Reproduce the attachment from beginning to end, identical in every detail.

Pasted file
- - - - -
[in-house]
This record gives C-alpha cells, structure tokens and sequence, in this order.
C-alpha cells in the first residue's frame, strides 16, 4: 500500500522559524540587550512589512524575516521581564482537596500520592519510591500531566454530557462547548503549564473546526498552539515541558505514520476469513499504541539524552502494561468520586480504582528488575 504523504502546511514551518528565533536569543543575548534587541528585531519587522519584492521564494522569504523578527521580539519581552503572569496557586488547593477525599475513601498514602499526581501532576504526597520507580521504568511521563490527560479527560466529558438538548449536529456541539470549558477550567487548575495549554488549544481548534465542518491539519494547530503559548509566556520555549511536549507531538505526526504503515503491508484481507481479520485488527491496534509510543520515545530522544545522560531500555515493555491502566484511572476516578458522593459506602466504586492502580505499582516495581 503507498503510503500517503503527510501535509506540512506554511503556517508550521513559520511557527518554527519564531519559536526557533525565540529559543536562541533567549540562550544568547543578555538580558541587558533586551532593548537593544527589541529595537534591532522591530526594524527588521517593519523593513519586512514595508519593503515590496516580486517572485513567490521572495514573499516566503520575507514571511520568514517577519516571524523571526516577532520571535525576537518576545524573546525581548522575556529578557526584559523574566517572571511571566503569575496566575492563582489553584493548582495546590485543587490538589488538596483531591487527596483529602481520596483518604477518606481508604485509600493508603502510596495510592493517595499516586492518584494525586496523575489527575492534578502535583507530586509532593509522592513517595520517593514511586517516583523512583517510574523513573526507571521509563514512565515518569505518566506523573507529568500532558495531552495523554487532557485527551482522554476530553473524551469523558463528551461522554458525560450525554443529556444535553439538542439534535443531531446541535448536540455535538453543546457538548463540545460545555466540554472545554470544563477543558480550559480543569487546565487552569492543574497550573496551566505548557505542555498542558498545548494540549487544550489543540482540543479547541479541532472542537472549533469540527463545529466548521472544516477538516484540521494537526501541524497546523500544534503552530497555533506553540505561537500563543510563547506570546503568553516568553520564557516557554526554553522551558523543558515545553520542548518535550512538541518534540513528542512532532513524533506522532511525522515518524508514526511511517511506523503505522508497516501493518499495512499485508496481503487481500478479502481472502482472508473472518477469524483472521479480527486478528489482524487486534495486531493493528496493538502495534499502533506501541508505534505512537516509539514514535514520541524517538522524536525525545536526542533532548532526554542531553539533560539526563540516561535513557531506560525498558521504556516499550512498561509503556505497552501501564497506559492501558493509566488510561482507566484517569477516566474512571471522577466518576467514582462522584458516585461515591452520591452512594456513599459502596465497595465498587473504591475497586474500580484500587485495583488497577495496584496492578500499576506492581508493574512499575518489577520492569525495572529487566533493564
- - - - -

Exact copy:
[in-house]
This record gives C-alpha cells, structure tokens and sequence, in this order.
C-alpha cells in the first residue's frame, strides 16, 4: 500500500522559524540587550512589512524575516521581564482537596500520592519510591500531566454530557462547548503549564473546526498552539515541558505514520476469513499504541539524552502494561468520586480504582528488575 504523504502546511514551518528565533536569543543575548534587541528585531519587522519584492521564494522569504523578527521580539519581552503572569496557586488547593477525599475513601498514602499526581501532576504526597520507580521504568511521563490527560479527560466529558438538548449536529456541539470549558477550567487548575495549554488549544481548534465542518491539519494547530503559548509566556520555549511536549507531538505526526504503515503491508484481507481479520485488527491496534509510543520515545530522544545522560531500555515493555491502566484511572476516578458522593459506602466504586492502580505499582516495581 503507498503510503500517503503527510501535509506540512506554511503556517508550521513559520511557527518554527519564531519559536526557533525565540529559543536562541533567549540562550544568547543578555538580558541587558533586551532593548537593544527589541529595537534591532522591530526594524527588521517593519523593513519586512514595508519593503515590496516580486517572485513567490521572495514573499516566503520575507514571511520568514517577519516571524523571526516577532520571535525576537518576545524573546525581548522575556529578557526584559523574566517572571511571566503569575496566575492563582489553584493548582495546590485543587490538589488538596483531591487527596483529602481520596483518604477518606481508604485509600493508603502510596495510592493517595499516586492518584494525586496523575489527575492534578502535583507530586509532593509522592513517595520517593514511586517516583523512583517510574523513573526507571521509563514512565515518569505518566506523573507529568500532558495531552495523554487532557485527551482522554476530553473524551469523558463528551461522554458525560450525554443529556444535553439538542439534535443531531446541535448536540455535538453543546457538548463540545460545555466540554472545554470544563477543558480550559480543569487546565487552569492543574497550573496551566505548557505542555498542558498545548494540549487544550489543540482540543479547541479541532472542537472549533469540527463545529466548521472544516477538516484540521494537526501541524497546523500544534503552530497555533506553540505561537500563543510563547506570546503568553516568553520564557516557554526554553522551558523543558515545553520542548518535550512538541518534540513528542512532532513524533506522532511525522515518524508514526511511517511506523503505522508497516501493518499495512499485508496481503487481500478479502481472502482472508473472518477469524483472521479480527486478528489482524487486534495486531493493528496493538502495534499502533506501541508505534505512537516509539514514535514520541524517538522524536525525545536526542533532548532526554542531553539533560539526563540516561535513557531506560525498558521504556516499550512498561509503556505497552501501564497506559492501558493509566488510561482507566484517569477516566474512571471522577466518576467514582462522584458516585461515591452520591452512594456513599459502596465497595465498587473504591475497586474500580484500587485495583488497577495496584496492578500499576506492581508493574512499575518489577520492569525495572529487566533493564